1. The consultation paper on compulsory purchase orders (CPO’s) is one of the ‘daughter documents’ to the Planning Green Paper. The paper notes that most development is carried out as a result of proposals brought forward by private sector developers. However, sometimes it is necessary for local authorities and other bodies such as transport undertakers and utility companies to take a pro-active lead in assembling land for development. The Government believes that compulsory purchase is vital to the achievement of many of its planning objectives. Examples cited in the paper include the reuse of brownfield sites, the regeneration of city centres or run down areas, and the implementation of major infrastructure projects.

2. However, the paper notes that there is a widespread view that the compulsory purchase system as currently practised is not achieving its intended purpose of providing an effective means of assembling land. The following problems are identified:-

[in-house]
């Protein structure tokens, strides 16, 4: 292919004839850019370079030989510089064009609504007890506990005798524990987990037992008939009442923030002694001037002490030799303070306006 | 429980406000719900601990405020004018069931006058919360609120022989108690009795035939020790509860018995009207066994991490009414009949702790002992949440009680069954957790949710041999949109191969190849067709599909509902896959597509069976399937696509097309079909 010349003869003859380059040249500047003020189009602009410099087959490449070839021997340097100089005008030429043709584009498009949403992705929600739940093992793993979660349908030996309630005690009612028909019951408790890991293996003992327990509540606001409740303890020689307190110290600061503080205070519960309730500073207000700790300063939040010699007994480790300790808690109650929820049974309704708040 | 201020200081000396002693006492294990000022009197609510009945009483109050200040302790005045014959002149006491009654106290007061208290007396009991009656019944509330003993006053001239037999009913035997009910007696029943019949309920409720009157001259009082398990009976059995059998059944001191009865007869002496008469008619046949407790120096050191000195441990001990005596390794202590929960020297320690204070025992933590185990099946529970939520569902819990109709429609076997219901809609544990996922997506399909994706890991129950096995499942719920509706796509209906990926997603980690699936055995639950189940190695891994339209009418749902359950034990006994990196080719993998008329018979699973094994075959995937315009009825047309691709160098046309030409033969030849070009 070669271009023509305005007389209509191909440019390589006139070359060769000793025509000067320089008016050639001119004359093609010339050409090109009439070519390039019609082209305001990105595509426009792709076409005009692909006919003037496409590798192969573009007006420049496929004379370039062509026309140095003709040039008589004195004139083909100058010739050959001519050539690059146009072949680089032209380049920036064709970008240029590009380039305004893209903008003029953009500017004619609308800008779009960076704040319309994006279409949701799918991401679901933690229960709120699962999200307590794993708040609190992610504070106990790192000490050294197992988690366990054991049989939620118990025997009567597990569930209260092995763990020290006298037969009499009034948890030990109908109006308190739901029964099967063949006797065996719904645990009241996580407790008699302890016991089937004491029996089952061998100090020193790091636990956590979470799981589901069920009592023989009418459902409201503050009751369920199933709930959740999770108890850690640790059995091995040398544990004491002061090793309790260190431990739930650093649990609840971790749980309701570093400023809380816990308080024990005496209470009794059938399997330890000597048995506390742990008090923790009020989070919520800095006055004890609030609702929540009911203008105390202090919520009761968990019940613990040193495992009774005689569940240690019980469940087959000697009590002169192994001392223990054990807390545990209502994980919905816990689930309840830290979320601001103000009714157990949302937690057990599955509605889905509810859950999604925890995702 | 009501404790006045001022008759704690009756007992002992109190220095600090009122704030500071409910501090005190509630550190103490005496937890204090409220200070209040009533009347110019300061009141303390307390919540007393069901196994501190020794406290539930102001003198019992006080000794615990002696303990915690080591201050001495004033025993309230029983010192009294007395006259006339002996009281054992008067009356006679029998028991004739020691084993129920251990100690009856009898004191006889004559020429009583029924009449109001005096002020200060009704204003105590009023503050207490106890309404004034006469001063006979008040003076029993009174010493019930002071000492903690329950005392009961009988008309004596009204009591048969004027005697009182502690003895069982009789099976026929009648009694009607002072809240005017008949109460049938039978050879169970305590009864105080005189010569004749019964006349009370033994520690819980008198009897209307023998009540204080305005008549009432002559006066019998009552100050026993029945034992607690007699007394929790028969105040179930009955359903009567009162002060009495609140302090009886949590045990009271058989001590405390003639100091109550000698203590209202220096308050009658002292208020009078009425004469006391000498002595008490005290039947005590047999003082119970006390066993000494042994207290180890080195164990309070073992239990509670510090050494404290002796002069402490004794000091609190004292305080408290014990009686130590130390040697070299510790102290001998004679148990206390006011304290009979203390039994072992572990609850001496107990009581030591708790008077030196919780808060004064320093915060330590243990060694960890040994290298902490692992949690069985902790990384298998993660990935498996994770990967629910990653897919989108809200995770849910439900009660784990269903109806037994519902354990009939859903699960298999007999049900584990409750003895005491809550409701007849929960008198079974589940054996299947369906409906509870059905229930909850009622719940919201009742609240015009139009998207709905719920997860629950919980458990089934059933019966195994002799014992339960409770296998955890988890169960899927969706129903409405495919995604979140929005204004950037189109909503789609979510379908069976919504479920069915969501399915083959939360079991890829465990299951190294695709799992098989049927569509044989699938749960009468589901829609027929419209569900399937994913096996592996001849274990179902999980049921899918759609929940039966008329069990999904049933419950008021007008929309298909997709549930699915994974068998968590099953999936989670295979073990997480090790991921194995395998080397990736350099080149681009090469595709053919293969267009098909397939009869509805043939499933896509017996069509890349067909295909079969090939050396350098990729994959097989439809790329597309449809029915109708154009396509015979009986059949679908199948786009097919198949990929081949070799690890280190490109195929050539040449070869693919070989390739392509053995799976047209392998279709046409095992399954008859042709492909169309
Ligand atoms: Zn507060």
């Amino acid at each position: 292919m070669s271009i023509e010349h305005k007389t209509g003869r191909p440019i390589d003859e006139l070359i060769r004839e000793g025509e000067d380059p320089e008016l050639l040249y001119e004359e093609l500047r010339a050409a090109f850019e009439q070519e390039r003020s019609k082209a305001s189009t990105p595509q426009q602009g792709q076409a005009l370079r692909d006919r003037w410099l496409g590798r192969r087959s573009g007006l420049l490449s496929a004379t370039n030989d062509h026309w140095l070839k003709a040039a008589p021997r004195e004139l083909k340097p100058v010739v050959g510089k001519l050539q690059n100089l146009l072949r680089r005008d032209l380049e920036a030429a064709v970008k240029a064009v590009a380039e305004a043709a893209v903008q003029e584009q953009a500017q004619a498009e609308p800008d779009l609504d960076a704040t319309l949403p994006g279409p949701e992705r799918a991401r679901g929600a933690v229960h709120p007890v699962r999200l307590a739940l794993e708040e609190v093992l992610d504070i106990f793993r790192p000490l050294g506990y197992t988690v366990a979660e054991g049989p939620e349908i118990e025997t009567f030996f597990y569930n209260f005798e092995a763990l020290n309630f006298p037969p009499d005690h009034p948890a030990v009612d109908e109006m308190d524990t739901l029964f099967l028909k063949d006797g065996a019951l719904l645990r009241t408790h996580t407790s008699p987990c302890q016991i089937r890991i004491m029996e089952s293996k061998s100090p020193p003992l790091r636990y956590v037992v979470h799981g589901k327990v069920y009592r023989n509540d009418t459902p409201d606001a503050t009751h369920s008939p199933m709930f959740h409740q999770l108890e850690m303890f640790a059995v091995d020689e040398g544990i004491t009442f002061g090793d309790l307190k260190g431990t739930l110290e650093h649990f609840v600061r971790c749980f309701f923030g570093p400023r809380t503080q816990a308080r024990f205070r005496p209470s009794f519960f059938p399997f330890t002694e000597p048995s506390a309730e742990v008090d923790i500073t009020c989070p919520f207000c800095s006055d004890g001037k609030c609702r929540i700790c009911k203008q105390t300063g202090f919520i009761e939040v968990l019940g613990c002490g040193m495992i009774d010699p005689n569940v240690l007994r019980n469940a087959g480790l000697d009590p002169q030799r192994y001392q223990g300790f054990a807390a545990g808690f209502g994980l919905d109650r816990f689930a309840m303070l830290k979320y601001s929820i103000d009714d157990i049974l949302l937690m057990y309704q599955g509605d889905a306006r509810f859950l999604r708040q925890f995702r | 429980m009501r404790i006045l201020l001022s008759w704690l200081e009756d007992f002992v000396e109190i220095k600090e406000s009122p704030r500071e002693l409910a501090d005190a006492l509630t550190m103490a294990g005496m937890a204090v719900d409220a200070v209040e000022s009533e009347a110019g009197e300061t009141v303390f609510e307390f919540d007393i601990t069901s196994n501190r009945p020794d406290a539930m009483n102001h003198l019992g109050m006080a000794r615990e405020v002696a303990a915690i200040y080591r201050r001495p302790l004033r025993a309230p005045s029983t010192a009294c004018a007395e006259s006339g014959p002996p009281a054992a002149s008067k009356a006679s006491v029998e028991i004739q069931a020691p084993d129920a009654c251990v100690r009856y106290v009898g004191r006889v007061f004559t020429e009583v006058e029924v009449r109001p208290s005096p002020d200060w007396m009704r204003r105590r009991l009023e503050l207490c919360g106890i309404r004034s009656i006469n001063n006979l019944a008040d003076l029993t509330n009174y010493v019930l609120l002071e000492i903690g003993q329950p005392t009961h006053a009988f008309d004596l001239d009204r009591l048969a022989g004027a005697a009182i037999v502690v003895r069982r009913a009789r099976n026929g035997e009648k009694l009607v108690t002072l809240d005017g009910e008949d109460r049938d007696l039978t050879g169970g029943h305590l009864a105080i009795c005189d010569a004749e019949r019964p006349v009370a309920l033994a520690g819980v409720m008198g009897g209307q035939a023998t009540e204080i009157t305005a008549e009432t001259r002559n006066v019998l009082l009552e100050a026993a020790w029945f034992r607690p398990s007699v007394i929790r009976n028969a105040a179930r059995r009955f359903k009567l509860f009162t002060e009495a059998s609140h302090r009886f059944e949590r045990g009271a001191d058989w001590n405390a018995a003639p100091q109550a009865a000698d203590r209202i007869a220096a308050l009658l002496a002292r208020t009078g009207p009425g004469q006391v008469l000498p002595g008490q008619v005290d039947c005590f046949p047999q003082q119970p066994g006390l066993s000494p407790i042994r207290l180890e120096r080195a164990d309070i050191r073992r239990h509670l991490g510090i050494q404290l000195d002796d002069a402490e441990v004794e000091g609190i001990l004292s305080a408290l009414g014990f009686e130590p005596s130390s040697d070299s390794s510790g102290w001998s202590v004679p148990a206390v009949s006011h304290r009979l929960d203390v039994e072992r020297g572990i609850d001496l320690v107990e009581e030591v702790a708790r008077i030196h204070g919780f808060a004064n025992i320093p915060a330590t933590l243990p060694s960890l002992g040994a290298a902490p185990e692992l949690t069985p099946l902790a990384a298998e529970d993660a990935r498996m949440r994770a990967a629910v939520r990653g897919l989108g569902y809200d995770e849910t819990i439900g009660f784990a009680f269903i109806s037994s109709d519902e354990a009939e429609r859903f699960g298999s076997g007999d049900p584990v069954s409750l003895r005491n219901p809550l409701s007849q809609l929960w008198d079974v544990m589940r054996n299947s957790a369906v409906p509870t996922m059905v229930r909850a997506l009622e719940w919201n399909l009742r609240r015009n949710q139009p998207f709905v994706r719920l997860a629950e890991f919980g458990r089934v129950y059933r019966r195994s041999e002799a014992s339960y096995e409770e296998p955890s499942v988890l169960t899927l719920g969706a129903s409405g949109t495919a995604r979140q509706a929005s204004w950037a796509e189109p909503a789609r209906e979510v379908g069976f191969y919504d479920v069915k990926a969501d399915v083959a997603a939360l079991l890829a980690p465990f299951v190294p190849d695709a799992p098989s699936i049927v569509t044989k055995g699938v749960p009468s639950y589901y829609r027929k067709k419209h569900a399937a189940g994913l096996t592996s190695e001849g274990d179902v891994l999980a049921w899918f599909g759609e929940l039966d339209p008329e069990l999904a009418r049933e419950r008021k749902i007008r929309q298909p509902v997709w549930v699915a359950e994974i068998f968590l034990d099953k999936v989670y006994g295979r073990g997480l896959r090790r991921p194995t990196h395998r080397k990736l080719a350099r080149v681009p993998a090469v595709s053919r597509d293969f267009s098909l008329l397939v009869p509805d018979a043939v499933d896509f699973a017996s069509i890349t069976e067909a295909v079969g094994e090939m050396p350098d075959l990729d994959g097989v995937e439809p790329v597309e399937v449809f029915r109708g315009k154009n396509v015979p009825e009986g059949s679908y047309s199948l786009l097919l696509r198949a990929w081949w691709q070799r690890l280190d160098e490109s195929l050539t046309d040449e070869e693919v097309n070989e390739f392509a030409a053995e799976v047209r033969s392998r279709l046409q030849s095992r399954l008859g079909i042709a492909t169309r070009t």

the piece-meal way in which the current system has evolved. The existing legislation is complex and
difficult to understand. Much of the law rests on past decisions by the courts;

there is uncertainty as to whether the powers available to local authorities, in particular, are adequate
for the functions they are now expected to perform. Consequently, local authorities are discouraged
from making use of their powers with the result that, when it becomes inescapable, they have little
expertise;

the concerns of those whose land is to be taken becomes outright opposition because they are worried about the inordinate length of time which the compulsory purchase process can take and whether they
will be adequately compensated; and

those wishing to invest in the development of land to be acquired are also deterred by the length of time the process can take, and so are reluctant to make the sort of commitment which acquiring authorities
feel they need in order to be able to justify using their compulsory purchase powers.